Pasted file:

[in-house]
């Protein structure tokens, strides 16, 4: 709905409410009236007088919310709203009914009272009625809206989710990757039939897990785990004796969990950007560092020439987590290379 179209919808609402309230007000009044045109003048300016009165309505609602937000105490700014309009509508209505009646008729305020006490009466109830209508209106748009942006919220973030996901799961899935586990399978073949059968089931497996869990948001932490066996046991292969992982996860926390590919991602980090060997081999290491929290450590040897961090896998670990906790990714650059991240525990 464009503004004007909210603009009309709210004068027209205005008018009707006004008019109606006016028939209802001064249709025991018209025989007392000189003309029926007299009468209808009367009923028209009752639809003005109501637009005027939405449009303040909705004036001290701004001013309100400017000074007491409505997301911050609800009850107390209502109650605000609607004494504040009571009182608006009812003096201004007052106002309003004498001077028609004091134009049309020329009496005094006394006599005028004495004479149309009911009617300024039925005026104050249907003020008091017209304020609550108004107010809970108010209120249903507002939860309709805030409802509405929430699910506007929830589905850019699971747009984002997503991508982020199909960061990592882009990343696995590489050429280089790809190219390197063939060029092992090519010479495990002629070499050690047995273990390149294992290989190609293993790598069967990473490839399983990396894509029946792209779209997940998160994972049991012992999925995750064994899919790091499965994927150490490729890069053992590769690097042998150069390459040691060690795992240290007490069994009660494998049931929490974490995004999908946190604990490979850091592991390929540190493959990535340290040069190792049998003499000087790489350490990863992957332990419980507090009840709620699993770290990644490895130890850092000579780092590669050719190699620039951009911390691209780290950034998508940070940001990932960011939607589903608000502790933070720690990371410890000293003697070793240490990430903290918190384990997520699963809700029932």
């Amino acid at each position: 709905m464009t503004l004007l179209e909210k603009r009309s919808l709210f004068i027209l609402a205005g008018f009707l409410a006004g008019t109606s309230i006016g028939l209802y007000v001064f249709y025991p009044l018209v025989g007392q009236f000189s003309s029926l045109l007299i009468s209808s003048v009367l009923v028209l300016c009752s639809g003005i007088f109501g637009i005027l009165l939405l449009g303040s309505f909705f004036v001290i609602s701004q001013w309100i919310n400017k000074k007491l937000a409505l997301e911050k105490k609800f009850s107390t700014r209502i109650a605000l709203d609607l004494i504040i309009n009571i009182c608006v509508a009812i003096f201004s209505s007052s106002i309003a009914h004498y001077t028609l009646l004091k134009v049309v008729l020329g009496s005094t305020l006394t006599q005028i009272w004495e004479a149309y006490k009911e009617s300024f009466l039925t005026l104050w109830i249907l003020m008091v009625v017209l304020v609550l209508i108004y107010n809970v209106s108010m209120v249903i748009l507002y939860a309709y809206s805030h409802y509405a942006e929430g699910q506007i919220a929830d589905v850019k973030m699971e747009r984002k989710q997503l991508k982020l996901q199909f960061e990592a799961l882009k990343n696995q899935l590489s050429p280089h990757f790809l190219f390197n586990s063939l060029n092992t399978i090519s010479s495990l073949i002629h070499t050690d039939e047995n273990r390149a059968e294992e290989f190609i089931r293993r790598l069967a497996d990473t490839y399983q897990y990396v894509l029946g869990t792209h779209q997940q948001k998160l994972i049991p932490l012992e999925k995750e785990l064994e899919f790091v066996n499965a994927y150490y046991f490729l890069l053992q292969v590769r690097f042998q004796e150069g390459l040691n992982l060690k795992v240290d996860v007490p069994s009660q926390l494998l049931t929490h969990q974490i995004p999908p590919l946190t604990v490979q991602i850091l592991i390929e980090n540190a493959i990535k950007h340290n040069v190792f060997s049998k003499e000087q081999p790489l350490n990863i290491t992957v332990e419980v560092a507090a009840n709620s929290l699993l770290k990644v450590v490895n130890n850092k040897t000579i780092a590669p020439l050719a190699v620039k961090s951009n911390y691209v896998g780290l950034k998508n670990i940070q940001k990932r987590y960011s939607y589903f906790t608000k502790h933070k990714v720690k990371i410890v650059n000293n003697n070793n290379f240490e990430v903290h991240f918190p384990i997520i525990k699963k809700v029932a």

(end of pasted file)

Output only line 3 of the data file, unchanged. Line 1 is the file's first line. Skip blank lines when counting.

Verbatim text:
């Amino acid at each position: 709905m464009t503004l004007l179209e909210k603009r009309s919808l709210f004068i027209l609402a205005g008018f009707l409410a006004g008019t109606s309230i006016g028939l209802y007000v001064f249709y025991p009044l018209v025989g007392q009236f000189s003309s029926l045109l007299i009468s209808s003048v009367l009923v028209l300016c009752s639809g003005i007088f109501g637009i005027l009165l939405l449009g303040s309505f909705f004036v001290i609602s701004q001013w309100i919310n400017k000074k007491l937000a409505l997301e911050k105490k609800f009850s107390t700014r209502i109650a605000l709203d609607l004494i504040i309009n009571i009182c608006v509508a009812i003096f201004s209505s007052s106002i309003a009914h004498y001077t028609l009646l004091k134009v049309v008729l020329g009496s005094t305020l006394t006599q005028i009272w004495e004479a149309y006490k009911e009617s300024f009466l039925t005026l104050w109830i249907l003020m008091v009625v017209l304020v609550l209508i108004y107010n809970v209106s108010m209120v249903i748009l507002y939860a309709y809206s805030h409802y509405a942006e929430g699910q506007i919220a929830d589905v850019k973030m699971e747009r984002k989710q997503l991508k982020l996901q199909f960061e990592a799961l882009k990343n696995q899935l590489s050429p280089h990757f790809l190219f390197n586990s063939l060029n092992t399978i090519s010479s495990l073949i002629h070499t050690d039939e047995n273990r390149a059968e294992e290989f190609i089931r293993r790598l069967a497996d990473t490839y399983q897990y990396v894509l029946g869990t792209h779209q997940q948001k998160l994972i049991p932490l012992e999925k995750e785990l064994e899919f790091v066996n499965a994927y150490y046991f490729l890069l053992q292969v590769r690097f042998q004796e150069g390459l040691n992982l060690k795992v240290d996860v007490p069994s009660q926390l494998l049931t929490h969990q974490i995004p999908p590919l946190t604990v490979q991602i850091l592991i390929e980090n540190a493959i990535k950007h340290n040069v190792f060997s049998k003499e000087q081999p790489l350490n990863i290491t992957v332990e419980v560092a507090a009840n709620s929290l699993l770290k990644v450590v490895n130890n850092k040897t000579i780092a590669p020439l050719a190699v620039k961090s951009n911390y691209v896998g780290l950034k998508n670990i940070q940001k990932r987590y960011s939607y589903f906790t608000k502790h933070k990714v720690k990371i410890v650059n000293n003697n070793n290379f240490e990430v903290h991240f918190p384990i997520i525990k699963k809700v029932a």